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Thinking Poor, Building Wealth


How an attitude adjustment can make the biggest difference in your finances.



I'm not saying I made all the best financial choices, but I followed my heart. I'm a working class guy from Florida who, with huge dreams of being an opera singer, found himself in love with the man of his dreams in Boston, Massachusetts.


At some point I got tired of waiting tables and decided to go for it. I mean my only income for a period of time came from music gigs. I mean, I cannot tell you how absolutely broke I was. Oh and DEBT? Forget about it! I would go grocery shopping at the Dollar Tree because canned food was, well, $1 each. Not only was I broke, but I was a hard worker who was broke. Which was heartbreaking.


Day after day (including weekends) I was zipping around town from funeral to wedding to choir/opera rehearsals. Fast forward to 2021 and I still consider shopping at the Dollar Tree. Not because I can't afford my usual groceries at the [insert larger grocery chain] next door, but because, well, the canned food is only $1.


The Point:

All of that is to say this: I'm looking at my upcoming budget and I'm like "Why do I only have $20 of 'Fun Money'?!" It feels like I'm still that kid who thought living on $400/wk could cut it in one of the most costly American cities. Don't do the math. It will make you cringe. But looking at how aggressively I'm attacking my debt while simultaneously being absolutely as aggressive as humanly possible at funding my savings and investments I find myself living on the bare minimum.

Sure, the COVID-19 pandemic absolutely helps with this. There's no monthly transit pass, no eating out/drinks with friends, or trips to Ogunquit, ME for a weekend with the boys. But there are also no new video games, no (or hardly any) Grubhub orders, and certainly no Etsy packages arriving. It's not that I'm not spending money on this stuff because I have self control. As if. It's because I've left myself with no money.


An interpretation of Parkinson's Law suggests that you will adjust what you spend but how much you allow yourself. Here's the scene: you've got 5 days and $50 until payday? You'll spend it all. Two weeks later with 5 days and $100 until payday? You should have $50 left on Thursday, right? Yeah. Right.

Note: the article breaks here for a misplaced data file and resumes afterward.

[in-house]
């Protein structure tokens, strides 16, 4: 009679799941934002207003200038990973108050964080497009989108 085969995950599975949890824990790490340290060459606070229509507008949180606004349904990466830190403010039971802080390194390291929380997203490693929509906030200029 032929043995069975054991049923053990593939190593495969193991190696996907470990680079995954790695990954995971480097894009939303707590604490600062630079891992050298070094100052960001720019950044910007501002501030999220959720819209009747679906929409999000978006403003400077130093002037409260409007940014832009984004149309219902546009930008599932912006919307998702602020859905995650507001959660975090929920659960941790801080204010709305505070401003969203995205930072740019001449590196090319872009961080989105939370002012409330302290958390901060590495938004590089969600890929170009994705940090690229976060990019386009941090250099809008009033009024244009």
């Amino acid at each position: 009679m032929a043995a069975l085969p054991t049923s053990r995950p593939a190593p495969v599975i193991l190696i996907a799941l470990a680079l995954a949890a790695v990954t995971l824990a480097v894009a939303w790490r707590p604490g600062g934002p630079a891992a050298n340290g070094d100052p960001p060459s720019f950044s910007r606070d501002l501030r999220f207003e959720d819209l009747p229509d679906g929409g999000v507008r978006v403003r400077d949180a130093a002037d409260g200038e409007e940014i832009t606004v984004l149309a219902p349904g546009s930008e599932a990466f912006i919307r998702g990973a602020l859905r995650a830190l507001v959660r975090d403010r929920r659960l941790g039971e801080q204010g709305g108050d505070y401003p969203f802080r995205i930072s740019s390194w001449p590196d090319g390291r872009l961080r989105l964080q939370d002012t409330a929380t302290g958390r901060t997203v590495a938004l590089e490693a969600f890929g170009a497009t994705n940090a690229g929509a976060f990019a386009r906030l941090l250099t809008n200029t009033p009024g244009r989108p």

After you've stopped laughing because I know you know exactly what I'm talking about we can all acknowledge this happens to us all the time. We are constantly shocked at how quickly that bonus check disappears into various purchases. We also sweat it out when we forget about a bill and are left with $20 to last four days...but we do it.


So what if instead of saving money that may or may not be left at the end of the month ,you set up automatic withdrawals into your savings account on the day/after when your direct deposit hits? Get an extra $200 from a gig? Put it in the savings - don't attach it to a card you can swipe at a taqueria. Have an HR Dept. at work? Ask them to up your 401K contribution by 1% -- you won't even see the money as it's growing and growing for you. Try it for a month. If you really need the money to make it the last few days before you are paid again you can always transfer it (from your savings NOT your 401K) back to your checking. No harm, no foul.


But I am positive you'll adjust your spending without even much noticing. You'll be cooking a really tasty meal that would've cost $12 -- and yours has 2 days' worth of leftovers! You'll find that you're really good at Super Smash Bros. because that's what you have and that's what you play. So you impress your friends when you (finally) get to hang out with them. And someday you too will look at your budget like me and ask yourself if you can manage to loosen the belt a bit. And you'll probably say no like me, because you've realized the joy of building wealth far exceeds whatever you're buying short term.






Don't make money -- build wealth.

Art on a Budget